By Lucia Mutikani
WASHINGTON (Reuters) -U.S. retail sales increased more than expected in August as a surge in gasoline prices boosted receipts at service stations, but the trend in underlying spending on goods slowed as Americans grappled with high inflation.
The report from the Commerce Department on Thursday also showed spending on goods in July was not as robust as initially thought. The data, however, did not change expectations for solid growth in overall consumer spending this quarter amid evidence of splurging on services like concerts, movies and sporting events, despite worries about inflation.
It was unlikely to have an impact on near-term monetary policy, with the Federal Reserve expected to keep interest rates unchanged next Wednesday.
“The economy is in a good place for now with moderate consumer demand that is not hot enough to bring inflation back to life,” said Christopher Rupkey, chief economist at FWDBONDS in New York.
Retail sales rose 0.6% last month. Data for July was revised lower to show sales advancing 0.5% instead of the previously reported 0.7%. Economists polled by Reuters had forecast retail sales gaining 0.2%. Retail sales are mostly goods and are not adjusted for inflation. They rose 2.5% on a year-on-year basis.
Receipts at gasoline stations rebounded 5.2% after declining
10.3% in July. Gasoline prices accelerated in August, peaking at $3.984 per gallon in the third week of the month, the highest this year, according to data from the U.S. Energy Information Administration. That compared to $3.676 per gallon during the same period in July.
Higher gasoline prices boosted producer prices in August, other data from the Labor Department showed on Thursday.
Excluding gasoline stations, retail sales rose 0.2% last month. The value of sales at motor dealerships increased 0.3%. Online sales were unchanged after accelerating 1.5% in July. Amazon’s Prime Day promotion in July, which was the biggest on record, and parents starting their back-to-school shopping early, likely pulled forward some spending.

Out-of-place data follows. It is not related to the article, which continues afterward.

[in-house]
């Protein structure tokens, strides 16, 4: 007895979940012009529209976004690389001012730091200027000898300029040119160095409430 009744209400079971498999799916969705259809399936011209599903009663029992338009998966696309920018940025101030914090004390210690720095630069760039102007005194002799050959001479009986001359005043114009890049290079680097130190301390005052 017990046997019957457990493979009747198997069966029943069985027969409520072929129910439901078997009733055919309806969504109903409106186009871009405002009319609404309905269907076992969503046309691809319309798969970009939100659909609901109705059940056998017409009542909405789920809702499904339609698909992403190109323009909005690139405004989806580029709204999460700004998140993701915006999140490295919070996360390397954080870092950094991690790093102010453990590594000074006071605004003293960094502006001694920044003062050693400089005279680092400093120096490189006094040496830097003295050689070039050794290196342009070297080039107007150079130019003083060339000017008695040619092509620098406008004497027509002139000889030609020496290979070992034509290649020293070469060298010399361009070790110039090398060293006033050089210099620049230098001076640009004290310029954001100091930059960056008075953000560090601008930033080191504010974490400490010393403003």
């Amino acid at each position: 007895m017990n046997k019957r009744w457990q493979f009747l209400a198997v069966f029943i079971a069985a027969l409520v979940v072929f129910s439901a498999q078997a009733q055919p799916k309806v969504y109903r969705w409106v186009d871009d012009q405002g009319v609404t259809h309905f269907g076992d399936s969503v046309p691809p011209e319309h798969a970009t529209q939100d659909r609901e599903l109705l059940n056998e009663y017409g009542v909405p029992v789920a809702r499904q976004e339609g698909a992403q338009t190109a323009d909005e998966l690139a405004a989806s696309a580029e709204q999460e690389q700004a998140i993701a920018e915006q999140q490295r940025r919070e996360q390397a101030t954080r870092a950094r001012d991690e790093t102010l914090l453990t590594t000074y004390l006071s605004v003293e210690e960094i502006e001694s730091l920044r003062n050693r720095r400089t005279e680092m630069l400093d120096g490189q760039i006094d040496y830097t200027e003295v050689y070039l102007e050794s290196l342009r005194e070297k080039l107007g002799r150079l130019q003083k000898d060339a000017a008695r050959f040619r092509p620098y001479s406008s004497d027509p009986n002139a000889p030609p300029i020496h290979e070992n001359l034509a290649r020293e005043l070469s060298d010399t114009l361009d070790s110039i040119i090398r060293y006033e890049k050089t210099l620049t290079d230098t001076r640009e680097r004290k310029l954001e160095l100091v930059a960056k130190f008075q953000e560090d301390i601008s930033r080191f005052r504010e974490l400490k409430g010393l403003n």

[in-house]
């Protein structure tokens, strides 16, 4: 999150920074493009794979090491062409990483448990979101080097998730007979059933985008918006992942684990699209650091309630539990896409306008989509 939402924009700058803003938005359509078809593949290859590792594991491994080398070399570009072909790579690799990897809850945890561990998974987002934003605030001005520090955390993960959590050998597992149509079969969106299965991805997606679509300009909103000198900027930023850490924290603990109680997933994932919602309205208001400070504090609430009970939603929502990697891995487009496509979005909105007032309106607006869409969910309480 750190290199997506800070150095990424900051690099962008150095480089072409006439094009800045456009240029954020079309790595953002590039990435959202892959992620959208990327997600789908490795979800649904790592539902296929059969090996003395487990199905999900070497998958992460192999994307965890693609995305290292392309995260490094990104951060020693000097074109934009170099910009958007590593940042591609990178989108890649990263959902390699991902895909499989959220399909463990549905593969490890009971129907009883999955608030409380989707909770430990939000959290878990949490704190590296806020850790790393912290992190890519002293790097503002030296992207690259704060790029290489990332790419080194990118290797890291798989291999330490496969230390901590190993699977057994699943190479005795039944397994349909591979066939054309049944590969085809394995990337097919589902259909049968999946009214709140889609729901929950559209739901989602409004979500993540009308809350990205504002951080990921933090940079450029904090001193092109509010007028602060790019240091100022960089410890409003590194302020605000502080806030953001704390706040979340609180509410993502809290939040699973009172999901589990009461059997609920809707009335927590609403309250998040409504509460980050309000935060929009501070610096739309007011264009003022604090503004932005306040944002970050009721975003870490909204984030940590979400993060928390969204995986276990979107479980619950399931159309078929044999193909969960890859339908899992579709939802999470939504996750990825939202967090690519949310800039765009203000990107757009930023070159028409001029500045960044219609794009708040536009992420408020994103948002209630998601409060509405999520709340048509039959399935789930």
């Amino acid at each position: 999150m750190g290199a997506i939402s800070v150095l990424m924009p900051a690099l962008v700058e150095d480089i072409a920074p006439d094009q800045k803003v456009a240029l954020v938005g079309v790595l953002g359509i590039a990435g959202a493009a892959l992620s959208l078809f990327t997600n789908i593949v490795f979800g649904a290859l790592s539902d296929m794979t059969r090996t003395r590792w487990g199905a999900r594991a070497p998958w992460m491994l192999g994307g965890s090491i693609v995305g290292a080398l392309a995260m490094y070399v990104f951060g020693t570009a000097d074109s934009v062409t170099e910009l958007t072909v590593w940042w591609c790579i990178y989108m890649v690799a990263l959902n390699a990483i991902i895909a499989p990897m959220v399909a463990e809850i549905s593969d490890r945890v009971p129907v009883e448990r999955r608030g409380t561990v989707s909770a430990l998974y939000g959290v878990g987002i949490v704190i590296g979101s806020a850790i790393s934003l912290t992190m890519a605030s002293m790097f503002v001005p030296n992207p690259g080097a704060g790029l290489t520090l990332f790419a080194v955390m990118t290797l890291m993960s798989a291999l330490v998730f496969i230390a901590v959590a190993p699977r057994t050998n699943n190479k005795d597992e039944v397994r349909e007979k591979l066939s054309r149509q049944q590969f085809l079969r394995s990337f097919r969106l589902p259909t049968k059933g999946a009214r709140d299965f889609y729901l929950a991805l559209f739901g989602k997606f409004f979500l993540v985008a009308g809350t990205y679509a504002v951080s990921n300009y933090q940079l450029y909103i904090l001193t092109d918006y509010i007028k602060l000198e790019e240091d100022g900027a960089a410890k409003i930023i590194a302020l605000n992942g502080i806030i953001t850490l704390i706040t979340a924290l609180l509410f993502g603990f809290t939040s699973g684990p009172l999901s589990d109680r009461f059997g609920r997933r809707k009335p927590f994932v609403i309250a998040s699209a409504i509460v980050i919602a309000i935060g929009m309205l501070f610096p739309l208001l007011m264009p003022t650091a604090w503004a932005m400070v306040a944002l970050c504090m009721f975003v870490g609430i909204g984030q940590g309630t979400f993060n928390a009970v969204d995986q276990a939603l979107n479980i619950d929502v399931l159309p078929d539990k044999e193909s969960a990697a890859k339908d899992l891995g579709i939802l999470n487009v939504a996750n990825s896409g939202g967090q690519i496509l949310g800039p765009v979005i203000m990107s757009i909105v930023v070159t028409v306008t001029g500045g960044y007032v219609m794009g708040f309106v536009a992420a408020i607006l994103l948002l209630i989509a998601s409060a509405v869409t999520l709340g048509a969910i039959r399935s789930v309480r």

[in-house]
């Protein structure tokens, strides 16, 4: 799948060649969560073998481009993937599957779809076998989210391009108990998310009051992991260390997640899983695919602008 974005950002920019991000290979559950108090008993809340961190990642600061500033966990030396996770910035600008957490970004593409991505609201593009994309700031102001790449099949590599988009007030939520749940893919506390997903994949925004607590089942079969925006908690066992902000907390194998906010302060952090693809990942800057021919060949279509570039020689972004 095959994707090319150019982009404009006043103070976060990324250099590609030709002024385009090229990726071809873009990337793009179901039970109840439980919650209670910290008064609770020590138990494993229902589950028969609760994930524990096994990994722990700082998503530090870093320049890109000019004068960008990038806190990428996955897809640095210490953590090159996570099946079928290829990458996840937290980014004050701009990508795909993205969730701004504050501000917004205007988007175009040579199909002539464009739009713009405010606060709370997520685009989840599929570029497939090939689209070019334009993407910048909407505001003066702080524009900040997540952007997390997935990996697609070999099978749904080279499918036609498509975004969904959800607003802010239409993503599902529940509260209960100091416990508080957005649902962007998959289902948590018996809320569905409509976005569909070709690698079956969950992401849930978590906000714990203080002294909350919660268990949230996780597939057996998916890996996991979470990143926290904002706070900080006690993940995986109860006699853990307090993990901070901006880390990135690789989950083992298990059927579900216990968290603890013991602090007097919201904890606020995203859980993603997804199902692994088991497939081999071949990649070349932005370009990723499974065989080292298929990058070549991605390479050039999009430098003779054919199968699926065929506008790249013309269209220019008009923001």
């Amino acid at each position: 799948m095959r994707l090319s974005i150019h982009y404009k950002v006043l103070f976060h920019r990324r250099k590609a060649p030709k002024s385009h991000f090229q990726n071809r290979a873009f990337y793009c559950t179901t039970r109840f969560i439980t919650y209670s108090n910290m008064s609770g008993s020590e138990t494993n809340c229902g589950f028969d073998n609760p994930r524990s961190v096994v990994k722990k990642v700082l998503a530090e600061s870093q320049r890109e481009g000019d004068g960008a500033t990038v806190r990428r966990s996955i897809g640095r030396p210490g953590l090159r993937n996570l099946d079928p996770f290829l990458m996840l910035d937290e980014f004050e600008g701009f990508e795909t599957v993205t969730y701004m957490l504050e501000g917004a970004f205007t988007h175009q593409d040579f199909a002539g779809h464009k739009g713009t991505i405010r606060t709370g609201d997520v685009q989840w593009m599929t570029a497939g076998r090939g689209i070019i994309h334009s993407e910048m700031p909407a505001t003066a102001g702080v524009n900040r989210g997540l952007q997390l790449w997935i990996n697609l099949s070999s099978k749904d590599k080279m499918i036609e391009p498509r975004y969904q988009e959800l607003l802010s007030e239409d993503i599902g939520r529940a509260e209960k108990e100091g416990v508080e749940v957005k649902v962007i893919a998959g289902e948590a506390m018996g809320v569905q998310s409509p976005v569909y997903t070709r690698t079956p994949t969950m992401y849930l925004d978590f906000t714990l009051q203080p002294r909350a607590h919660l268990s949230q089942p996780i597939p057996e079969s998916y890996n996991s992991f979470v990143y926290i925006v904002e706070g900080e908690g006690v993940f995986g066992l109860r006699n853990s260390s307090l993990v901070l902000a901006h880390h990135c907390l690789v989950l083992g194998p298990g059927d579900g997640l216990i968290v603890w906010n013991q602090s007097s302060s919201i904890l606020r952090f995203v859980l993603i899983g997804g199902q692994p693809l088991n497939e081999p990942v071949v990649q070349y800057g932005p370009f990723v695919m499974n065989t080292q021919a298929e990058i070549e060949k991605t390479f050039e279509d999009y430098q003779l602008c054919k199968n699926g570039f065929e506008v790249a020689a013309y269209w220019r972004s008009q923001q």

Receipts at furniture stores dropped 1.0%. But electronics and appliance store sales rose 0.7%. Clothing store sales increased 0.9%. Receipts at building material and garden equipment supplies dealers gained 0.1%.
But consumers cut back spending on sporting goods, hobbies, books and musical instruments. Grocery store sales rose as did receipts at department stores. Sales at food services and drinking places, the only services category in the retail sales report, rose 0.3% after increasing 0.8% in July. Economists view dining out as a key indicator of household finances.
U.S. stocks opened higher. The dollar rose against a basket of currencies. U.S. Treasury prices fell.
Though spending remains supported by higher wages from a tight labor market, the outlook is darkening. Excess savings accumulated during the COVID-19 pandemic continue to be run down. Credit card balances have risen sharply, with delinquencies at an 11-year high in the second quarter, according to recent data from the New York Federal Reserve.
Millions of Americans resume payments on student loans in October. Goldman Sachs estimates that the resumption of payments in full would be equal to roughly $70 billion, or around 0.3% of disposable personal income.
Excluding automobiles, gasoline, building materials and food services, retail sales edged up 0.1% in August. Data for July was revised down to show these so-called core retail sales up 0.7% instead of the previously reported 1.0%.
Core retail sales correspond most closely with the consumer spending component of GDP. Despite August’s tepid core sales and the downward revision to July’s data, strong spending on services is expected, which should lift consumption.
Gross domestic product growth estimates for the third quarter are currently as high as a 5.6% annualized rate. The economy grew at a 2.1% pace in the April-June quarter.
The economy’s resilience is underscored by the labor market, which remains tight.
A separate report from the Labor Department on Thursday showed initial claims for state unemployment benefits rose to a seasonally adjusted 220,000 for the week ended Sept. 9 from 217,000 the prior week.
Economists had forecast 225,000 claims for the latest week. Claims are on the lower end of their 194,000-265,000 range for this year.
The number of people receiving benefits after an initial week of aid, a proxy for hiring, rose 4,000 to 1.688 million during the week ending Sept. 2, the claims report showed. The so-called continuing claims remain low by historical standards, a sign that some laid-off workers are experiencing short bouts of unemployment.
“The claims data are a reminder that the job market remains relatively tight,” said Nancy Vanden Houten, lead U.S. economist at Oxford Economics in New York.
(Reporting by Lucia Mutikani; Editing by Chizu Nomiyama)